A majority of Africa’s technological sector is web based. This is due to a rise of mobile smartphone usage. Many business ventures reach their customers via online advertisement which in turn are accessed by smartphone users. Integrating web automation into mainstream African ventures would be very developmental. This for one would of course firstly create teaching hubs where people could host hackathons for the furthering of technology. Promoting a digital culture across the continent. Also, already available services like ATM machines in banks that are basically web based and works with the internet could see an improvement in services rendered.
Also, the customer service section of online African businesses could be greatly affected and improved. Automated chatbots can provide responses to commonly asked questions and services. This would reduce the cost of work and labour maintenance and would greatly improve speed and delivery of services, thus promoting a better client-service provider relationship.
Another beneficial field is the security systems and policing, if worked on, features such as facial matching could be used to reduce crime rate and also in the field of transportation in lights of the control of road traffic in general. Smart and intelligent machinery would also be very applicable in the healthcare system majorly in the fields of dentistry and robotics surgery as a whole. This would mean reduced error margins in delivering health related services leading to better efficiency and output and a greatly reduced loss of life in general.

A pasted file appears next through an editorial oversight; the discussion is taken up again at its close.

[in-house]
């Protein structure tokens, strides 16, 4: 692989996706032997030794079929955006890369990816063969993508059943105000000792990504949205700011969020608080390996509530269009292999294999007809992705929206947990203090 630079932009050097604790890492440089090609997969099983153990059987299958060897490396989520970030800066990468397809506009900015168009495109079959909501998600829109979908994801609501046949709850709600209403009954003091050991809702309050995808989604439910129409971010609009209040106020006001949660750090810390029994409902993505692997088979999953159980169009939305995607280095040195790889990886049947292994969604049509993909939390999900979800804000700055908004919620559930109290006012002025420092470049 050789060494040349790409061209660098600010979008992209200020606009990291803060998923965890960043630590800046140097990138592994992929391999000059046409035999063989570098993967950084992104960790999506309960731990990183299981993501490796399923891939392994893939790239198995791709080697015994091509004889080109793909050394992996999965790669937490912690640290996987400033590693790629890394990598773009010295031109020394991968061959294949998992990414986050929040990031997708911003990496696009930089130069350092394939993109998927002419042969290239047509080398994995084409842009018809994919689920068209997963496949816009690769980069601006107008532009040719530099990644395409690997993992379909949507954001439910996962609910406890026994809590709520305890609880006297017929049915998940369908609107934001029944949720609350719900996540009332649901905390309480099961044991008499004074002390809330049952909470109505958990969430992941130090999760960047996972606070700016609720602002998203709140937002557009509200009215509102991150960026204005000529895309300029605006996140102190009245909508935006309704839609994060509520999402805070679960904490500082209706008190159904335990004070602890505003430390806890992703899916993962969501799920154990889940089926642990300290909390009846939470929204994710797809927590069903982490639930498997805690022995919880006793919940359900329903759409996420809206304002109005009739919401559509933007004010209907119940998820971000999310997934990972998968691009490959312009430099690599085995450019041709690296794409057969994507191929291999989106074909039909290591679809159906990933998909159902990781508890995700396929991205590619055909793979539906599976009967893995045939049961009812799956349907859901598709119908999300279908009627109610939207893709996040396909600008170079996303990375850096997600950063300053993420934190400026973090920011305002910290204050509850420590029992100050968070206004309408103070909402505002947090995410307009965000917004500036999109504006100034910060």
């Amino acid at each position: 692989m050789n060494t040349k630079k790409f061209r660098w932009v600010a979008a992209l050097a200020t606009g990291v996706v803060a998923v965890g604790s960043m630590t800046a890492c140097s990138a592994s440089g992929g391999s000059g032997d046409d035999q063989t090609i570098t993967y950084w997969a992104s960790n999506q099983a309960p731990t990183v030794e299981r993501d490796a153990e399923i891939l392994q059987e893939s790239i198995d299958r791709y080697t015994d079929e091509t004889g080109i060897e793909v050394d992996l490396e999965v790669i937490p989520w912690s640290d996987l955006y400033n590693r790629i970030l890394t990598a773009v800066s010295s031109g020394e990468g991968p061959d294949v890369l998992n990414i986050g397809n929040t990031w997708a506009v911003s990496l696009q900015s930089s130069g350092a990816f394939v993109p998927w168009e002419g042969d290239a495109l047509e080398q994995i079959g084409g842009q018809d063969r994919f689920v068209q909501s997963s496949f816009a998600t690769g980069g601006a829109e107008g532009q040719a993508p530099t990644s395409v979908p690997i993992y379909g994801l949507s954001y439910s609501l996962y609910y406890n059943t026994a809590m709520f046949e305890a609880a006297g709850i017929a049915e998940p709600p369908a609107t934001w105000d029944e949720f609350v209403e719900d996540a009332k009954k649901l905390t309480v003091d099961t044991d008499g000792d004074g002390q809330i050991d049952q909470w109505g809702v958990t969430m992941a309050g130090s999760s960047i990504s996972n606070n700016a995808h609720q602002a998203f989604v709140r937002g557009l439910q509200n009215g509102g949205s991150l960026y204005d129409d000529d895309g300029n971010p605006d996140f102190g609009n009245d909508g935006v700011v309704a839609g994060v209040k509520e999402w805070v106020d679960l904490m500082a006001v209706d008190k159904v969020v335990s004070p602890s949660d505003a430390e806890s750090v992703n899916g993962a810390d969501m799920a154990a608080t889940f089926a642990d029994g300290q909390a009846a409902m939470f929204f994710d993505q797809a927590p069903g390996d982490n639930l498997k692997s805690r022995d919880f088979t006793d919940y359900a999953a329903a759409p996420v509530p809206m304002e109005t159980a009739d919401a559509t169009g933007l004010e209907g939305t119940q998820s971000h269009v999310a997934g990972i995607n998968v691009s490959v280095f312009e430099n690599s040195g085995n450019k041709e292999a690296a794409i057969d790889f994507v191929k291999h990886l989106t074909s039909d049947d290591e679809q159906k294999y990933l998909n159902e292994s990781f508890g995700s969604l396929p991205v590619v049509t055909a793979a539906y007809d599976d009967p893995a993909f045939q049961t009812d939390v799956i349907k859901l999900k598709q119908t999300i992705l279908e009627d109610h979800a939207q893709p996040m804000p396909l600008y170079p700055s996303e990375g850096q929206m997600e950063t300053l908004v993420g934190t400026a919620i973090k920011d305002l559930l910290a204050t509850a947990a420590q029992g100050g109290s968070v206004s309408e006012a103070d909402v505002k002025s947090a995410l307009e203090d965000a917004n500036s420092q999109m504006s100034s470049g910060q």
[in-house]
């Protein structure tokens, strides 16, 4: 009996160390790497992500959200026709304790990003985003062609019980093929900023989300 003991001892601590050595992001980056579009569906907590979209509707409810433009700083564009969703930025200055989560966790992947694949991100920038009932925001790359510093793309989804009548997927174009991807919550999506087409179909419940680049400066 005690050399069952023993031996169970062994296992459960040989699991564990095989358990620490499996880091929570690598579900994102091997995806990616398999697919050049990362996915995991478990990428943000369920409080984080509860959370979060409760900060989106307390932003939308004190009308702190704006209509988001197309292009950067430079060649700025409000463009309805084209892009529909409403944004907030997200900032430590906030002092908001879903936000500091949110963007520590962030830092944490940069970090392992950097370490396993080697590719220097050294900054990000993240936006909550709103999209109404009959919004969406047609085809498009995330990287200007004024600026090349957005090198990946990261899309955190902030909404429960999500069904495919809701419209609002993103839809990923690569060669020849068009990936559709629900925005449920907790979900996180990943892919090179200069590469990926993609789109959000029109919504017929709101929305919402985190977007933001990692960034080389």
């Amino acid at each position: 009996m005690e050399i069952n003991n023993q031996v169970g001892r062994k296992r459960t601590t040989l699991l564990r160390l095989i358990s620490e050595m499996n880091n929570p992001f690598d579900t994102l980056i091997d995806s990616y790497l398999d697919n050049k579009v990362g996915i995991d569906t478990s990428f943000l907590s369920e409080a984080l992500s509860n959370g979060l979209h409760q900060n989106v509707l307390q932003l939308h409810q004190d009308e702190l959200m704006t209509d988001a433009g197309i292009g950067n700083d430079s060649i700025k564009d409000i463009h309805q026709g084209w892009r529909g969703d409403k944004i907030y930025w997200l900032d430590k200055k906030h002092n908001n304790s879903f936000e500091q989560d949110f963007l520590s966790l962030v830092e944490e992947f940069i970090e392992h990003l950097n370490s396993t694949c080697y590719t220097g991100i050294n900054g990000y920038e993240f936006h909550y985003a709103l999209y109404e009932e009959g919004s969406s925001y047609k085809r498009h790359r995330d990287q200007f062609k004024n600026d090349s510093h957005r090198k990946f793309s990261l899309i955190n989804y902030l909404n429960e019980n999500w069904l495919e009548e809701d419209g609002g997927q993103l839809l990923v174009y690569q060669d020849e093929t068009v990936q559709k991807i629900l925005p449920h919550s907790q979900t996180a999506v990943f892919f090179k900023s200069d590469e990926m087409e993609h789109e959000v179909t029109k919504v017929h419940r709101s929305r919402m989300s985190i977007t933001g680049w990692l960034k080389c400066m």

For artificial intelligence to generally have a good footing in the continent it should be instilled right from the onset of childhood education in the particular STEM field which are science, technology, engineering and mathematics. Also, African leaders should embrace and support artificial intelligence as this would pave way for a good thriving ground for its disruption across the continent.
Artificial intelligence is the new disruptive technology that’s changing the way the world works and spearheading the popular talked about ‘fourth industrial revolution’. Already a better and major factor in developed world markets this new field of technology would be very beneficial to the African continent. There would be threats on jobs, that is very much possible but there would also be avenues for the creation of new and better jobs all in the lights of building and developing a better Africa.